muñi--nīca-jāti, kichu nā jānoṅ ācāra
mo-haite kaiche haya smṛti-paracāra
muñi—I; nīca-jāti—belong to a lower caste; kichu—anything; nā—not; jānoṅ—I know; ācāra—about proper behavior; mo-haite—from me; kaiche—how; haya—there is; smṛti-paracāra—propagation of the directions of Vaiṣṇava behavior.
"I am a most lowborn person. I have no knowledge of good behavior. How is it possible for me to write authorized directions about Vaiṣṇava activities?"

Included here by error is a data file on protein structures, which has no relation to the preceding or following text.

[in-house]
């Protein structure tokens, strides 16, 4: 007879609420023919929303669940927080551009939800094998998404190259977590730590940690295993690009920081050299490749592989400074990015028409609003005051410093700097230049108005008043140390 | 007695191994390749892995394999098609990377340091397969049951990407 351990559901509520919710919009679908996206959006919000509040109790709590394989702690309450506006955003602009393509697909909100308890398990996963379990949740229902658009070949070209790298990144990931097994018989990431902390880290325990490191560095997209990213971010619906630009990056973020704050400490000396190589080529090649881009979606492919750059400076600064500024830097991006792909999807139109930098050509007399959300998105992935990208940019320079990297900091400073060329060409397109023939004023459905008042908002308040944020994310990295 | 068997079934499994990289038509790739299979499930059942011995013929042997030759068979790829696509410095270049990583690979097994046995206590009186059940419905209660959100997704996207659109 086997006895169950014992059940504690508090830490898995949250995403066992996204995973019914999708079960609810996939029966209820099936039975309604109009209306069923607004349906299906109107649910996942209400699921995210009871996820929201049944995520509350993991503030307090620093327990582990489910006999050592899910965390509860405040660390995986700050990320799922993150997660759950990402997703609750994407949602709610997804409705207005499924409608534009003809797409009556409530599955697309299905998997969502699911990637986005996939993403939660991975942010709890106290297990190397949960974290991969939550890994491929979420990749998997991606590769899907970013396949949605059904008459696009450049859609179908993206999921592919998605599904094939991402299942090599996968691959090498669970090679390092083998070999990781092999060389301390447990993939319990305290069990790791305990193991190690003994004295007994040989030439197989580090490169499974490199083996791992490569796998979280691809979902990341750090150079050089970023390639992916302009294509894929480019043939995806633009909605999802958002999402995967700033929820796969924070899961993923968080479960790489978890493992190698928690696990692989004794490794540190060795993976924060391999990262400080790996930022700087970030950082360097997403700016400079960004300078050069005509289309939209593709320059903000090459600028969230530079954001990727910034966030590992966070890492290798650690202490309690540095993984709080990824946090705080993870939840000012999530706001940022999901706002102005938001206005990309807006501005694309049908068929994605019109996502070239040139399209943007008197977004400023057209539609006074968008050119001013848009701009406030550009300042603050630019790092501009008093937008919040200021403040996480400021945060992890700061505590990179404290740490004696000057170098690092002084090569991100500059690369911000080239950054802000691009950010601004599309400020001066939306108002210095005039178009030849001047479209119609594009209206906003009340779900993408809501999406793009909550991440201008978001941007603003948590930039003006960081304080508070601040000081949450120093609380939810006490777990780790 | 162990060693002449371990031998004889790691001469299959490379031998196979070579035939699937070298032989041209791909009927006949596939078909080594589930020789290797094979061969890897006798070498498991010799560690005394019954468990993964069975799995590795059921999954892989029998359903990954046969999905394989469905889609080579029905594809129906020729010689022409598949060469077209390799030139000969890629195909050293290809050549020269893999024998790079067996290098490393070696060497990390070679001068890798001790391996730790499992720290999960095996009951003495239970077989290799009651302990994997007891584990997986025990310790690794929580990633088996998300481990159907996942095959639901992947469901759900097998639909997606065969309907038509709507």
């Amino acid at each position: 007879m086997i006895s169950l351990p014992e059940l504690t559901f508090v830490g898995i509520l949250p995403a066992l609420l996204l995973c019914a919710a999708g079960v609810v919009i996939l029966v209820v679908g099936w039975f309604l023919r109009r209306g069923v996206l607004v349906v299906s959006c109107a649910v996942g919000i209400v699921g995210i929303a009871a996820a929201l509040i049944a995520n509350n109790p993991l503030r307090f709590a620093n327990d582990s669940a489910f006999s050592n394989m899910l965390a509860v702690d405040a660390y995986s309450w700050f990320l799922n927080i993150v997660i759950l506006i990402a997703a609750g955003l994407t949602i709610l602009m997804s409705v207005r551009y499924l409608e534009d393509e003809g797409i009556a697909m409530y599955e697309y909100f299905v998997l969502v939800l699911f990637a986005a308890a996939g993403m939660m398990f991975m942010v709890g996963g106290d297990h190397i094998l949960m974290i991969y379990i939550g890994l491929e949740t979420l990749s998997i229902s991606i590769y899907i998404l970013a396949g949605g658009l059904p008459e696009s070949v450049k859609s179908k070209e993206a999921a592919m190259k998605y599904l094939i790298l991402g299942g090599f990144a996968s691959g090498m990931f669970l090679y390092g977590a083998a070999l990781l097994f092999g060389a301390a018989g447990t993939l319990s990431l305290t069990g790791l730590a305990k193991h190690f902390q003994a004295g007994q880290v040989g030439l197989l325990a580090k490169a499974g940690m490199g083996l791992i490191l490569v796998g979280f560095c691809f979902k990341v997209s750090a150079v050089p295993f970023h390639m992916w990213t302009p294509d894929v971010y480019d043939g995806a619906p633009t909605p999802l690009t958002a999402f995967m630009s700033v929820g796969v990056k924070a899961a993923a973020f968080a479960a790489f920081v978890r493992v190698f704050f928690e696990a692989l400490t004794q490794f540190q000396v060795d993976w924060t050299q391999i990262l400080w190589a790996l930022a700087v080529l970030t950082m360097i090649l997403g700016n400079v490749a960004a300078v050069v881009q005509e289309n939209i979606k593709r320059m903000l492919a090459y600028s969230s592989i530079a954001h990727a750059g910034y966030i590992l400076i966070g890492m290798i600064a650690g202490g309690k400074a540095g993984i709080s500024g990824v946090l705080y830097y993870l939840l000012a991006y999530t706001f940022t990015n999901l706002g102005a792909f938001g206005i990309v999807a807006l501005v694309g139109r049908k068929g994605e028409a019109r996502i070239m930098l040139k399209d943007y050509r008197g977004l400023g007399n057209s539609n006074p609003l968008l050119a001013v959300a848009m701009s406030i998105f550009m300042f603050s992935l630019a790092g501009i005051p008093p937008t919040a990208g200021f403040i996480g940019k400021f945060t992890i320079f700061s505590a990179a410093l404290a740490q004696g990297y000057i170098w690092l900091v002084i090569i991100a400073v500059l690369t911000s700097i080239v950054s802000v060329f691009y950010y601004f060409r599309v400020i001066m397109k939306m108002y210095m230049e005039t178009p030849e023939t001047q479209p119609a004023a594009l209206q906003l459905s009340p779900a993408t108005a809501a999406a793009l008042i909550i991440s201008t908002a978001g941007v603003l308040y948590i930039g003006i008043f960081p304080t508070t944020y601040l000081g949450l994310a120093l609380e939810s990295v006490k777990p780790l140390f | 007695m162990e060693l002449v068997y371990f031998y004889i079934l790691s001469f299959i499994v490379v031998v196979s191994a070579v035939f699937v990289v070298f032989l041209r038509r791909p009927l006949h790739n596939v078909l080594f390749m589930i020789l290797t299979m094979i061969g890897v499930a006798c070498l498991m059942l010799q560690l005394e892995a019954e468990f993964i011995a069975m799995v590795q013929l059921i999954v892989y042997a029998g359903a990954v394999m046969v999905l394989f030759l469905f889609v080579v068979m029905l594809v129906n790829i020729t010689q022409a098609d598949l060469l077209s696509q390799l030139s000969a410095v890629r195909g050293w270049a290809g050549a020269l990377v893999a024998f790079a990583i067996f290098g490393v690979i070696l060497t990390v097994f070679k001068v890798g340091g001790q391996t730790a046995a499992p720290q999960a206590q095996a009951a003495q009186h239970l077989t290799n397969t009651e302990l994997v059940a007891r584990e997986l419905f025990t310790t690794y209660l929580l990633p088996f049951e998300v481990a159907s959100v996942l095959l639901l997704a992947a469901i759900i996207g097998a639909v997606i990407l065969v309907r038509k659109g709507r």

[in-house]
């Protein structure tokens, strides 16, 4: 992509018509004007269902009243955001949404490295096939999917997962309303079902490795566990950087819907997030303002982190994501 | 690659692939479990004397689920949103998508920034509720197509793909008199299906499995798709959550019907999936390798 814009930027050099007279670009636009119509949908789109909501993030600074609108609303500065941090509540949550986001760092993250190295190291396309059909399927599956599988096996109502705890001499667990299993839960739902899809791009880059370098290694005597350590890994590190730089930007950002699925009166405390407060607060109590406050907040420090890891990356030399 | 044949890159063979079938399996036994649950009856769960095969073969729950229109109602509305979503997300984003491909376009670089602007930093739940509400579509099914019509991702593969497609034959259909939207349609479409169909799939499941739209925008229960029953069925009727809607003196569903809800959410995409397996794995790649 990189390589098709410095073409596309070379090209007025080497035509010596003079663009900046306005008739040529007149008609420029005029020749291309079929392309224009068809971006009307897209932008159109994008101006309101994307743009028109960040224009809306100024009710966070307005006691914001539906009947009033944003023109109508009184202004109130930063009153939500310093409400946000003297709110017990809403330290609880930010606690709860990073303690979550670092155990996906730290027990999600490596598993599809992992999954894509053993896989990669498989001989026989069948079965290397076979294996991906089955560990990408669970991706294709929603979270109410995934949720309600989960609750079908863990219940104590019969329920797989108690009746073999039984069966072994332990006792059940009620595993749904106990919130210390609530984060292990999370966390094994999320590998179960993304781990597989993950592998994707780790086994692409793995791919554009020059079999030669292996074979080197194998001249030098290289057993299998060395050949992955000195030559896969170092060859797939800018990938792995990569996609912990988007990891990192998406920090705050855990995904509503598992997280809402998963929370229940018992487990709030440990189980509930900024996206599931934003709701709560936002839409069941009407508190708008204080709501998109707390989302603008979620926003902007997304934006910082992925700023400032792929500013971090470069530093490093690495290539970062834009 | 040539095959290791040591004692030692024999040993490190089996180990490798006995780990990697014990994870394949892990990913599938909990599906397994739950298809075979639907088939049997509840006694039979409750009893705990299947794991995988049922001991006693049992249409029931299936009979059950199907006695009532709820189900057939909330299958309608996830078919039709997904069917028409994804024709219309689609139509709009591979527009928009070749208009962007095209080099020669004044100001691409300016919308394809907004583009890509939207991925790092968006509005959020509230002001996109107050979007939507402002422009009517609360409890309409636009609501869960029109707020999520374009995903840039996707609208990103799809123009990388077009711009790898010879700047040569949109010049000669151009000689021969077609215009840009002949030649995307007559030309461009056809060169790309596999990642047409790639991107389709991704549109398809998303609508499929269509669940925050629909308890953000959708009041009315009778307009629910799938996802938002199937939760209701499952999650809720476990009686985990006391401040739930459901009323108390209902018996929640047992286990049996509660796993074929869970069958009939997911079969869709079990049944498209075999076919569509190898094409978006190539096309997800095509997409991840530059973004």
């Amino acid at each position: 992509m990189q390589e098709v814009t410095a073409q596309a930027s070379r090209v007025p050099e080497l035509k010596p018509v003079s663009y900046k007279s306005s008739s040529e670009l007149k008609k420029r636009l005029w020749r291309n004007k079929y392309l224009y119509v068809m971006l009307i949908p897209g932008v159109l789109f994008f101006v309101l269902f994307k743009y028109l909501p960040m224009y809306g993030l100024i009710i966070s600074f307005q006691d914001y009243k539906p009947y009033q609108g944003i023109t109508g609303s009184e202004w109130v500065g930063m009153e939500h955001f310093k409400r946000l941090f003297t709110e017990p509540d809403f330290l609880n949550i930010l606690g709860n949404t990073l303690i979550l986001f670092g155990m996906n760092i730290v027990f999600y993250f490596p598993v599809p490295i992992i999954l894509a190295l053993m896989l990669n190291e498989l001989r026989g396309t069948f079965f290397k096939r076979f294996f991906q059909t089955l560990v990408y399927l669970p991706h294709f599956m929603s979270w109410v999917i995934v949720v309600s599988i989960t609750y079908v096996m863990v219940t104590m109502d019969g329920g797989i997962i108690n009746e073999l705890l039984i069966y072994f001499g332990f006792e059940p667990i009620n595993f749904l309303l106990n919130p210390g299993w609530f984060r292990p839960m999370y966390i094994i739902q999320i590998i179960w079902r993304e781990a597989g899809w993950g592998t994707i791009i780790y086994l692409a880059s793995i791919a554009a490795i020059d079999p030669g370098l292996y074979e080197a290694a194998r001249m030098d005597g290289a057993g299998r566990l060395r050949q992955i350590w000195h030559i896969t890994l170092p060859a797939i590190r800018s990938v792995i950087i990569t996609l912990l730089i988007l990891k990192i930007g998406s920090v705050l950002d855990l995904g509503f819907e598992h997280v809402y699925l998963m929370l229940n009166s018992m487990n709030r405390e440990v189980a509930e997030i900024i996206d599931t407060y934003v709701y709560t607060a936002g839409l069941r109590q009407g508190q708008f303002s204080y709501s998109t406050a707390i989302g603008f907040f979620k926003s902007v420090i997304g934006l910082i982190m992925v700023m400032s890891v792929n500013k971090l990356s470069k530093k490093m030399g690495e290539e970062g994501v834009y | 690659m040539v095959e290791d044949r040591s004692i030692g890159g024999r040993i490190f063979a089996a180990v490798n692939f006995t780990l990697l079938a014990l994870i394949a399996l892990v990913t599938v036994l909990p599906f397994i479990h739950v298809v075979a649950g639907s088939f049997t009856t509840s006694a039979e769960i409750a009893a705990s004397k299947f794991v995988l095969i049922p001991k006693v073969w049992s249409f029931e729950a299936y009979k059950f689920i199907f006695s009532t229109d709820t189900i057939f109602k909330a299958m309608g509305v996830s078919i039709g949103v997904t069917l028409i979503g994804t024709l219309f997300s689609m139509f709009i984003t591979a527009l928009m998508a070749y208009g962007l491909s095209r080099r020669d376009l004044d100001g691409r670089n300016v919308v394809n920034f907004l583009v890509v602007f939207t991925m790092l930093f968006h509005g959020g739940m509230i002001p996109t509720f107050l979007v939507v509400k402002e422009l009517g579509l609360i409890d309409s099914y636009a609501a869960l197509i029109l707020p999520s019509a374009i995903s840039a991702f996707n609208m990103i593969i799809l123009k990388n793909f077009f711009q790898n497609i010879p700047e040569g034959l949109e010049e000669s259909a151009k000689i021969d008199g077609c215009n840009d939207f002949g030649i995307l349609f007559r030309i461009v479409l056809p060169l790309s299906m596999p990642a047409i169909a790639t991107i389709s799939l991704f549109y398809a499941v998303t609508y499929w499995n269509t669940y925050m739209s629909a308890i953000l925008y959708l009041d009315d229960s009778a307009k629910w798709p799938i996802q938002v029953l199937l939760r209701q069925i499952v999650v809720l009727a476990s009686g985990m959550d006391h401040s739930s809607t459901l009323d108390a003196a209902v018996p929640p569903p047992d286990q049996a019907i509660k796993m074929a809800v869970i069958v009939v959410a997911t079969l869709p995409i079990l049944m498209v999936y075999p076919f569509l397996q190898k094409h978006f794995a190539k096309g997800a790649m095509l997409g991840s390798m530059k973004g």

Actually Sanātana Gosvāmī belonged to a very respectable brāhmaṇa family. Nonetheless, he submitted himself as a fallen, lowborn person because he had served in the Mohammedan government. A brāhmaṇa is never supposed to be engaged for anyone's service. Accepting service for a livelihood (paricaryātmakaṁ karma) is the business of śūdras. The brāhmaṇa is always independent and busy studying śāstra and preaching śāstra to subordinate social members such as kṣatriyas and vaiśyas. Sanātana Gosvāmī felt unfit to write Vaiṣṇava smṛti about the behavior of Vaiṣṇavas because he had fallen from the brahminical position. Thus Sanātana Gosvāmī clearly admits that the brahminical culture should be standardized. Presently in India, so-called brāhmaṇas are almost all engaged in some mundane service, and they do not understand the import of the Vedic śāstras. Nonetheless, they are passing themselves off as brāhmaṇas on the basis of birth. In this connection, Sanātana Gosvāmī declares that a brāhmaṇa cannot be engaged in anyone's service if he wants to take a leading part in society. In Śrīmad-Bhāgavatam Nārada Muni states that even if a brāhmaṇa is in a difficult position, he should not accept the occupation of a śūdra. This means that he should not be engaged in service for another, for this is the business of dogs. Under the circumstances, Sanātana Gosvāmī felt very low because he had accepted the service of the Muslim government. The conclusion is that no one should claim to be a brāhmaṇa simply by birthright while engaging in someone else's service.
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